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3/6/2019
Question from Joe
 
Is the ATOMIC BACKLAND 95 ski bottom surface seamless, one peace from tail to tip? Thank you, Joe.
3/7/2019
Answer from eric
 
Joe- There is a seam across the ski about where the rocker starts. So not one piece.
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10/26/2018
Question from Alan
 
Can these skis be mounted with telemark bindings, and how do they perform on tele?
10/26/2018
Answer from Trace Leches
 
Hey Alan! I definitely haven't heard of a restriction. I haven't skied them tele, but they are a medium-stiff ski with a ton of camber, so they are definitely very poppy.
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4/2/2018
Question from Al T
 
Hi- which skins does atomic make for these skis and what do you think of them. Thanks
4/3/2018
Answer from Nate
 
Hi Al T, Atomic is sourcing their skins through Contour. The precut skins for this ski are a high quality mohair featuring the Hybrid adhesive. They are very nice.
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3/26/2018
Question from Al T
 
Hi- any idea how this ski stacks up against the volkl bmt 94? I'm on the 94s and really like them, but these are lighter and I'd be interested if they skied as well at less weight. I like the mid 90s size for a daily driver all arounder. Thanks
3/27/2018
Answer from Nate
 
Hi AI T, I can't say exactly the differences between this ski and the BMT 94 but I will tell you that this ski has been universally well liked by everyone we have put it on. It's one of the best skiing 95mm touring skis out there, regardless of weight class.
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3/22/2018
Robert (downright abused product)
 
Quiver-killer skis that are easy to skin or carry uphill, and that are ear-to-ear grin fun and confidence inspiring on the way back down any slope.

In Powder: The tips of this ski never dive or deflect, and the ample camber provides excellent rebound for finishing each turn and initiating the next.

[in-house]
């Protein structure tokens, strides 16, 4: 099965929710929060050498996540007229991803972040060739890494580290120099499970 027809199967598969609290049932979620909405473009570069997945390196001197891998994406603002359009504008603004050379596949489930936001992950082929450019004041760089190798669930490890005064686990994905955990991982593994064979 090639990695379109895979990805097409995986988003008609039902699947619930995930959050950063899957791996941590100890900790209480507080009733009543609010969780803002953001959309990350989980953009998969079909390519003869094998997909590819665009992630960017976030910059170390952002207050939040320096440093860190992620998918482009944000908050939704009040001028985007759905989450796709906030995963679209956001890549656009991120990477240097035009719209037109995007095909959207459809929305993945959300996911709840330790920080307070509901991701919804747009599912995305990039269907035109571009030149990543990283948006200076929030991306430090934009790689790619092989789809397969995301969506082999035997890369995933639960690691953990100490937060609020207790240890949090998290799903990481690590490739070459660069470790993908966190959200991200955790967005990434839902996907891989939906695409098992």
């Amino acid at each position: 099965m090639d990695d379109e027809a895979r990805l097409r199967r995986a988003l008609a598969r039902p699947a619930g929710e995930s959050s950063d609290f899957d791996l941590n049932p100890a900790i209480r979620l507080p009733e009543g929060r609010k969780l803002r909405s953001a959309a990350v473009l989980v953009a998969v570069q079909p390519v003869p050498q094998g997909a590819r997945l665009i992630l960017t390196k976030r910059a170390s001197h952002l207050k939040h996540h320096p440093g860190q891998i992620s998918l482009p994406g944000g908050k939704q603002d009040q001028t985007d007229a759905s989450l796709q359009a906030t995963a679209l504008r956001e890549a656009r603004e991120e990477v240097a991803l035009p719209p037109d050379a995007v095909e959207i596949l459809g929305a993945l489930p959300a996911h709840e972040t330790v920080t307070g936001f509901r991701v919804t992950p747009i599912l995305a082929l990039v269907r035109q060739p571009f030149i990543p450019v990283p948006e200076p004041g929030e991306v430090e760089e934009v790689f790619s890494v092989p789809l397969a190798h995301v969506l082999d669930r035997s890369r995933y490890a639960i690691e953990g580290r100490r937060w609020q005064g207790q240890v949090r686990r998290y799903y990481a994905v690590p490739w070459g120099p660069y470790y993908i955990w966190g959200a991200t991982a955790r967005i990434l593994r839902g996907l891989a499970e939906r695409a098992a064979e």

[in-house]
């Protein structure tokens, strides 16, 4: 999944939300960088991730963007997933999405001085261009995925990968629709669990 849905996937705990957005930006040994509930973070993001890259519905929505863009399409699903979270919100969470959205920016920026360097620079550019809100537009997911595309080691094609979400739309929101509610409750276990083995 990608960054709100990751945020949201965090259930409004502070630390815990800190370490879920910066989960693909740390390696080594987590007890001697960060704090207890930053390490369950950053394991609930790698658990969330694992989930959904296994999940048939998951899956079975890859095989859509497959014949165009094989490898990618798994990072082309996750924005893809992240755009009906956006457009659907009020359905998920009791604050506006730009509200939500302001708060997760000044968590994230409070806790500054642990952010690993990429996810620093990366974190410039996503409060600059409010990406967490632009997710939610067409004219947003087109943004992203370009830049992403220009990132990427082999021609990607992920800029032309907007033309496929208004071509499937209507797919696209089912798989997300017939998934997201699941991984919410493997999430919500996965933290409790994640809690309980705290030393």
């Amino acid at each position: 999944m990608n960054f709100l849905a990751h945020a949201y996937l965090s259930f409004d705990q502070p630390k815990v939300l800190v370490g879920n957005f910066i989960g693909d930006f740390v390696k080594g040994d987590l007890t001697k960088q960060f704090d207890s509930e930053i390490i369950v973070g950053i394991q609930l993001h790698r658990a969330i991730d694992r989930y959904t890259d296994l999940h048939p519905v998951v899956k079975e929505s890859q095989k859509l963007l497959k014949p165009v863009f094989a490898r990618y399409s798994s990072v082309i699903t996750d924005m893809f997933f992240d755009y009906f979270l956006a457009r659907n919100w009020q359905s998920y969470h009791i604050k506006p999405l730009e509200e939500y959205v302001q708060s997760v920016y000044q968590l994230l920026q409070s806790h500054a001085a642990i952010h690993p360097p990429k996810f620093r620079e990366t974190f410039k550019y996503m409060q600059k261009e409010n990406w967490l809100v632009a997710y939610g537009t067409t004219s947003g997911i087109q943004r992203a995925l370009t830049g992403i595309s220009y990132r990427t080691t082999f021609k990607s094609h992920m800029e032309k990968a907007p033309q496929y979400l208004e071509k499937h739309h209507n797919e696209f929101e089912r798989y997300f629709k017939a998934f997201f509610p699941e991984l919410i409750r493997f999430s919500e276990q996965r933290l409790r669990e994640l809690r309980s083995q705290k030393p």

On Hardpack: Tenacious edge grip allows for high angle, high speed, hip-dragging carves.

On Refrozen Death Chunder: The ski absorbs rough icy snow extremely well, the camber and light-weight make it easy to quickly move from edge to edge, and the rockered and horizon-shaped tips don't easily snag on frozen snow goblins.

On Corn: Sublime

On the Steep Slopes: The sidecut and flex profile provide such a stable platform, that I honestly forget how steep a couloir is until I hit the mellow apron. This ski allows for aggressive turns on steep and firm slopes with excellent grip and the right amount of stiffness for support from tip to tail.

In wet heavy snow, or when skiing low density powder during low tide conditions, I prefer a fatter ski with more tail rocker to float and slash on the surface, but in those conditions the Backland 95 still offers excellent performance.

I am 5'7", 170lbs, ski almost daily, and ski the 177cm length paired with the Atomic Backland Tour bindings and Movement Alp Tracks Performance boot.
4/20/2019
Reply from Michael C
 
where did you mount? on the line (-11cm of true centre) or forward. -11 on a 177cm is veryyyy directional.
4/24/2019
Reply from RobertC
 
Michael C,

I mounted on the line, and in soft snow I need to keep my posture low and aggressive to keep the skis afloat in grabby snow.
10/5/2019
Reply from Caleb G
 
How do you like those Movement Alp Tracks boots? I’m considering the free tour boot but can’t find much info or reviews...
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2/20/2018
Question from Matt
 
How would you compare this ski between Salomon MTN 95?
2/21/2018
Answer from Trace Leches
 
Hey Matt! The Backland 95 seems more like a powerful bruiser and the MTN Explore 95 is more of a technique-based steep or powder ski. If you wanna go fast and charge, the Backland 95 is probably your ticket. If you want to go fast in soft snow and like to execute some technical turns on hard snow, the MTN Explore 95 is probably more up your alley.
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2/20/2018
Question from Pablo
 
What about Skins and the HRZN tech tips?
Doesn't do this tech a way for snow to slide in between skin ant tip?
2/20/2018
Answer from jbo
 
Hi Pablo, good thought. The uplifted tips are off to the side and not underneath the skin material when using the race-notch. If you adapt other skins, I suppose it depends on how you cut them, but I would not leave any material way out on the red part of the tips.
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Model: Backland 95 MPN: AA0026636